The run-up to the this weekend’s voting was clouded by the ruling of the Supreme Constitutional Court (SCC) last week that a) declared unconstitutional the Political Isolation Law, an existing rule that had prevented former Mubarak regime members from standing for election to the Parliament or the presidency and b) by operation of that rule in earlier parliamentary voting, declared the sitting Parliament likewise unconstitutional and null. The country’s Supreme Council of the Armed Forces (SCAF) acted quickly on the SCC decision, blocking access to the Parliament building to certain sitting MPs and by issuing their own addendum to the earlier Constitutional declaration. This addendum, among other rules, declares that the SCC can swear in the new President in the absence of the Parliament, that SCAF will maintain its current form and membership regardless of who becomes President, transfers broad military authority away from the President to SCAF itself and grants SCAF, and the SCC, control over the results of the upcoming Constitutional Assembly. Egyptian, and international, constitutional scholars have described the announcement as simply a military coup. This series of events have been greeted in a multitude of ways in a nation worn down by revolution, counter-revolution, military dictatorship and false hope. The April 6th Youth Movement, themselves seen as the instigators of the January 25, 2011 revolution, have congratulated Mursi on his victory, and pledged to support him, provided he protects the civil state. Noting that the revolution is not over, Ahmed Maher, the movement’s founder, called for unity against the SCAF, noting that the organization was “ready to start new battles for the sake of a democratic nation.” The acting Pope of the Coptic Church has likewise congratulated Mursi and reiterated that it is not opposed to his Presidency, provided that it gave Egypt the opportunity to move forward. “We ought to give the winner the chance to rebuild the country,” the Pope’s spokesman was quoted as saying.
Writing before the beginning of voting this weekend, Egyptian journalist Wael Eskandar opined that the end result of SCAF’s actions would be nothing more than a military dictatorship led by an unstoppable force. He accused the Muslim Brotherhood of squandering the strength and momentum of the revolution in favor of “a short-lived existence in an impotent parliament.” More optimistically, however, Gigi Ibrahim, herself a figure in the revolution, saw this series of events as inevitable. “History tells us too soon that elections are always used to bury revolutions,” she wrote. She cited her socialist roots and called for renewed organization of the revolution against SCAF. She highlighted that the revolution that brought down Mubarak in 2011 had no machine, no truly organized group sufficient to solidify the goals of the revolution in the face of military rule and the entrenched regime.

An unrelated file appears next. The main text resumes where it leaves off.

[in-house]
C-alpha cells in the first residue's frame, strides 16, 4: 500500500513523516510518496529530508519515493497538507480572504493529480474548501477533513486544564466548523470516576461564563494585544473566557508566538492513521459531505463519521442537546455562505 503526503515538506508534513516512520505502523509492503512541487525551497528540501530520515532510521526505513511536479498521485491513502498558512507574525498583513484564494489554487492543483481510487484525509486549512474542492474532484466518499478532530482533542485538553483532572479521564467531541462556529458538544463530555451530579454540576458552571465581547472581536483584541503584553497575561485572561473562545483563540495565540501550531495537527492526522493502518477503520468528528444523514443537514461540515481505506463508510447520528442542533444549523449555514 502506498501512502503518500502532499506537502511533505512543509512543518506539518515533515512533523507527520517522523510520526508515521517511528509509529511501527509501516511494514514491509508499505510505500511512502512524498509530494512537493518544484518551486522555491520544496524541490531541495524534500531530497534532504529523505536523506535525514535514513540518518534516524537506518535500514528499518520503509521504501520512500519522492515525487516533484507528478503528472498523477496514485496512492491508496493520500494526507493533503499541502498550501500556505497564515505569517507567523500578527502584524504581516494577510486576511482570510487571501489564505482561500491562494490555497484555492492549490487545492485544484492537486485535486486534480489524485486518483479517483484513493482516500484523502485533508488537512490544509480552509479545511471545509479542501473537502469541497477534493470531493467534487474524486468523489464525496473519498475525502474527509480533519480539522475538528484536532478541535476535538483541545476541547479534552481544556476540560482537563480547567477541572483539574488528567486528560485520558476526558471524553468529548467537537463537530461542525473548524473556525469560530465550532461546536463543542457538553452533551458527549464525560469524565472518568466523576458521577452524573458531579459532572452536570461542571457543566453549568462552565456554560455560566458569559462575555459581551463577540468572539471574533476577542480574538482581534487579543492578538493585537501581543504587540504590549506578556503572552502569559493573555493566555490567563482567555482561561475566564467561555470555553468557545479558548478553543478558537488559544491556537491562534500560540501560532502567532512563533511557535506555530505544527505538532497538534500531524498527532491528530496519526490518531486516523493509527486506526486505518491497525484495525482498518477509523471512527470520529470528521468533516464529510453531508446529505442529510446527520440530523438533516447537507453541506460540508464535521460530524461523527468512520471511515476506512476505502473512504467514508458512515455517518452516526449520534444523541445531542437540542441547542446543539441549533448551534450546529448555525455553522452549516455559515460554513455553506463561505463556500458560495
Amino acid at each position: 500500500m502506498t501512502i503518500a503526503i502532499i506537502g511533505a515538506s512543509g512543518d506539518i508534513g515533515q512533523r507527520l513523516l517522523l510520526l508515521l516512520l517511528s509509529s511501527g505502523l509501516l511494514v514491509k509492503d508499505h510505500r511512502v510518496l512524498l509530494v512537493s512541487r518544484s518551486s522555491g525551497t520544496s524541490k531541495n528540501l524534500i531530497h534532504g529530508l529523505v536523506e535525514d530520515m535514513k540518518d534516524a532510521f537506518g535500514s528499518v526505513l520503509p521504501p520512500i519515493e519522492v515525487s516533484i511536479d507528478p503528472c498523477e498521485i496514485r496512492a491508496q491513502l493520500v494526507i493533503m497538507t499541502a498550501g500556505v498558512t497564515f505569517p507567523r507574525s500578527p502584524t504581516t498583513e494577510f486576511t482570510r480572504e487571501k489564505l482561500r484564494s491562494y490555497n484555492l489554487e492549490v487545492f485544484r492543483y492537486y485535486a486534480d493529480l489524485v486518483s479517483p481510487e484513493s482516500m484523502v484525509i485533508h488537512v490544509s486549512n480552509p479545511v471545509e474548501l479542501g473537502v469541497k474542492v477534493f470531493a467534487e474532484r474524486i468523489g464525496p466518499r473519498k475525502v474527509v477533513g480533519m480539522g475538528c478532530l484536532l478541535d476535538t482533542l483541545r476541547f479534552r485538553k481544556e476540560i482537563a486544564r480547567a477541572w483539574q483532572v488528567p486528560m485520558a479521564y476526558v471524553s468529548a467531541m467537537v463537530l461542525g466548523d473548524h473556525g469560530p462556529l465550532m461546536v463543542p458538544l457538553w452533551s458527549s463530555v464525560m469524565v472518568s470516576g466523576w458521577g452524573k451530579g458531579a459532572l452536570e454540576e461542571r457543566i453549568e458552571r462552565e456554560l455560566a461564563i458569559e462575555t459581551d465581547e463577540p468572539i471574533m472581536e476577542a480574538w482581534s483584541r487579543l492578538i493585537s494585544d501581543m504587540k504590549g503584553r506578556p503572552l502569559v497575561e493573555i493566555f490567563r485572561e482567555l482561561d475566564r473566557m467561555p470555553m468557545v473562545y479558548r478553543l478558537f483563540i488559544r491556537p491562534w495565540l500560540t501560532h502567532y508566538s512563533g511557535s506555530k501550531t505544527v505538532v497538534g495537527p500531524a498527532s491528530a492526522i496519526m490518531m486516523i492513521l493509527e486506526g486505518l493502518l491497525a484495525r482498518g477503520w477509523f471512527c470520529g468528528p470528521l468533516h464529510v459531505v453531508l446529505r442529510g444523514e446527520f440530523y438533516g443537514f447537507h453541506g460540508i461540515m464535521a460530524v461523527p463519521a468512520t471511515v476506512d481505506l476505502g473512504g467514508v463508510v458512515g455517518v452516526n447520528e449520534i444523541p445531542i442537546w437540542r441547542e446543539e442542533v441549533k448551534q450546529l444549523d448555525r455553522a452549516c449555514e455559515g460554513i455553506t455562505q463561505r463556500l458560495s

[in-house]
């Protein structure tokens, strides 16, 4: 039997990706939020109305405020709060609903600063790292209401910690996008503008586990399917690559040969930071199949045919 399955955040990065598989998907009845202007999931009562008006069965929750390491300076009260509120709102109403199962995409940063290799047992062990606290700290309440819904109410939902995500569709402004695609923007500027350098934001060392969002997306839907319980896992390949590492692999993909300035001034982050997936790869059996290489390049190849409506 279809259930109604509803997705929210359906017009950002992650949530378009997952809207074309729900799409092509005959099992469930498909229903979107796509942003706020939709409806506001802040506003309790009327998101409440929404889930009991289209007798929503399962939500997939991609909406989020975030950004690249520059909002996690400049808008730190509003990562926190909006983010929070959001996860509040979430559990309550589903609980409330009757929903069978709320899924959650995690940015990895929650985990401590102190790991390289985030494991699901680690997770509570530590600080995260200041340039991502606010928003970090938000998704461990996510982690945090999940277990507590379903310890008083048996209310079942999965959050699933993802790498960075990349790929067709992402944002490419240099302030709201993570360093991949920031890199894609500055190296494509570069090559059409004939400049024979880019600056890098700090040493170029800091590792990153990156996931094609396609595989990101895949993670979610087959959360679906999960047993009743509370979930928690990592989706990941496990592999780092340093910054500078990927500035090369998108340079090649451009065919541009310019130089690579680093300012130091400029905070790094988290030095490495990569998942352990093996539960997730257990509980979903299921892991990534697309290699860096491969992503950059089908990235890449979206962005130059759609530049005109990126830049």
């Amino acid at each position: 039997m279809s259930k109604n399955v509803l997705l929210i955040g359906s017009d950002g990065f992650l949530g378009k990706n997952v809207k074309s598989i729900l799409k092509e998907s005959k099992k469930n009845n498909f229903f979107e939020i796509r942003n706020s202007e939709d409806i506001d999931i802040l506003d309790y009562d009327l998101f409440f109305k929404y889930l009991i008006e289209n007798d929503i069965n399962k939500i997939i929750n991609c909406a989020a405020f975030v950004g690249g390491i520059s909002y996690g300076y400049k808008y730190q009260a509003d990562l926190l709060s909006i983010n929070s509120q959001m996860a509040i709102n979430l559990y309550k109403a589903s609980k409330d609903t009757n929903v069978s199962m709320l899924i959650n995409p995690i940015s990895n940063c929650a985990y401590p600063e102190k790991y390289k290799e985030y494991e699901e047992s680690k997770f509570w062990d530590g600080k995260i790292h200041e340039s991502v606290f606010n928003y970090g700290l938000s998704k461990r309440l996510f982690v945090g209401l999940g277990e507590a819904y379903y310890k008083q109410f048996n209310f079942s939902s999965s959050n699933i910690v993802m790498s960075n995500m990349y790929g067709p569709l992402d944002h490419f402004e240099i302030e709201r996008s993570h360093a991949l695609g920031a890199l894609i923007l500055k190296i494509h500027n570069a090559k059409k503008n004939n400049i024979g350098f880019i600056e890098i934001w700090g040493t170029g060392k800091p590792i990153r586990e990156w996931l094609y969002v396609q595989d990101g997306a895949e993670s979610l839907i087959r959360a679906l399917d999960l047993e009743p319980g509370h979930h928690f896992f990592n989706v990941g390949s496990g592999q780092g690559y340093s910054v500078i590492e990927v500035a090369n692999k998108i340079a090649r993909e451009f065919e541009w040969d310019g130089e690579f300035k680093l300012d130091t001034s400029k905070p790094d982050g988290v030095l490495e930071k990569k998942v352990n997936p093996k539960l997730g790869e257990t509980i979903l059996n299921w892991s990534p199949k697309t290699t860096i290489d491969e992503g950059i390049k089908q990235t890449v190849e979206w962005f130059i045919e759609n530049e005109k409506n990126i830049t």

Mahmoud Salem, himself once a candidate for Parliament, sees thing similarly. “[T]oday,” he writes, “concludes the end of the first chapter of the Egyptian revolution .” He argues that, in the end, neither Shafiq nor Mursi were (as many had accused) the candidate of SCAF, because regardless of who won the election, SCAF knew it held all the power and the victor would have to deal with them one way or the other. The election and resulting coup removed all revolutionary legitimacy from any of the figureheads or leaders from the last 18 months. Now is the time for new leaders to arise, put aside their “petty differences,” identify the mistakes that were made, plan on how to amend those mistakes and then step aside and let a new generation of leaders take over. This new leadership will need to confront challenges on the fronts of development, culture and politics and must realize that it is cooperation, and not unity, that will ultimately lead the revolution to success. “[T]here is no exit strategy for this mess, no quick fix solution, and no way out without serious compromises by all parties, which will not happen without political or real clashes, and won’t stop until equilibrium is reached.”
Writing in today’s al-Masri al-Youm, Ahmed Ezzat writes that the revolution needs to be more organized and to put down roots across the country in the form of public committees. “What remains of the revolution are its resolute supporters who have yet to taste victory and its pioneers who are ready to lay down their lives to free Egypt from the grip of tyrants. There is still a need for a revolutionary project to mobilize the public to achieve victory for the revolution.”
SCAF may see itself as the hero of the revolution, and the protector of the new democracy in Egypt, but it remains clear that significant voices disagree. Those voices were brave enough to stand in Tahrir Square in January 2011 against Mubarak’s police state, and they appear equally ready to brush aside the new military state and its figureheads. It would be wise of both the new President and his military minders to pay heed to those voices, because Egypt’s revolution appears far from over.By Ted Graham, Aslan Media Columnist